Skip to content

Frequent Mistakes

December 17, 2013

There are a few mistakes that I continue to see bands making time and time again.  Not only is it misfortunate, especially when the band is talented, but these mistakes can often be detrimental to the growth of a band’s career.

#1. Playing too often.

Unless you are the type of band doing a weekly residency at a club you do not want to be over performing in your local or regional markets.  Doing this leads your fans to get the “we can see them next time” mentality and hurts your overall draw and ability to make money.  There is no rule and various from market to market but generally speaking performing locally should likely be done no more than once every 6-8 weeks.

#2. Only talking about yourself online.

Too many bands make the mistake of only promoting themselves online (shows, merch, videos, etc…) instead of engaging their fans.  Stop going for the hard sell and build a conversation with your fan base and develop a relationship.  Then assuming you have good music and merchandise you can monetize those true fans.

#3. Refusing to accept criticism.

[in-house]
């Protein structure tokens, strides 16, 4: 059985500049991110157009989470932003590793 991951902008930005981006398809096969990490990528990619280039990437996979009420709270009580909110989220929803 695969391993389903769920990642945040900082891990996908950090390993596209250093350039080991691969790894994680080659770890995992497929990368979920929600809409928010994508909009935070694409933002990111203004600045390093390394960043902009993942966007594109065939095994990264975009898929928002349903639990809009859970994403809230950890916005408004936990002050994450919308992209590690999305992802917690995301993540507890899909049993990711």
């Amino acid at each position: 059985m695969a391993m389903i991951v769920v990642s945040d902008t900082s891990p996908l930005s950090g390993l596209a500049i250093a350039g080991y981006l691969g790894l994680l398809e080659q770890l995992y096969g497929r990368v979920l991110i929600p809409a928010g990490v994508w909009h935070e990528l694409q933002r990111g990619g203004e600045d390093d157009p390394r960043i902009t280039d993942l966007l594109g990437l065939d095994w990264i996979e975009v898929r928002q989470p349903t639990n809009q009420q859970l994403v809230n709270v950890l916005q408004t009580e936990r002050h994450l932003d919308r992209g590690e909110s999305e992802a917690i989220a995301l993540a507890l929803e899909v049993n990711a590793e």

Although you must always consider the source, accepting criticisms from fans, peers and people in the music industry can help you better discover your fan base and ways to improve your career.

#4. Being a Foe, Instead of a Friend.

Instead of competing cut-throat with your peers (who often have very similar goals for their bands) find a way to work with them to build a scene or musical community of supporting artists. You’ll find teamwork with like-minded individuals will often get you farther than destroying your fellow peers.

#5. Becoming Complacent.

It is easier to say “this is as big as we are going to get” than it is to put forth the effort and hard work necessary to grow your career.  If you settle in the routine of only playing certain shows and certain markets and giving up on the risk factor, you can not expect to grow as a band.

*Ultimately, the artist needs to decide what is best for their career and evaluate the pros and cons of their decisions as each circumstance is unique.


No comments yet

Leave a Reply

Fill in your details below or click an icon to log in: Logo

You are commenting using your account. Log Out /  Change )

Google+ photo

You are commenting using your Google+ account. Log Out /  Change )

Twitter picture

You are commenting using your Twitter account. Log Out /  Change )

Facebook photo

You are commenting using your Facebook account. Log Out /  Change )

Connecting to %s

%d bloggers like this: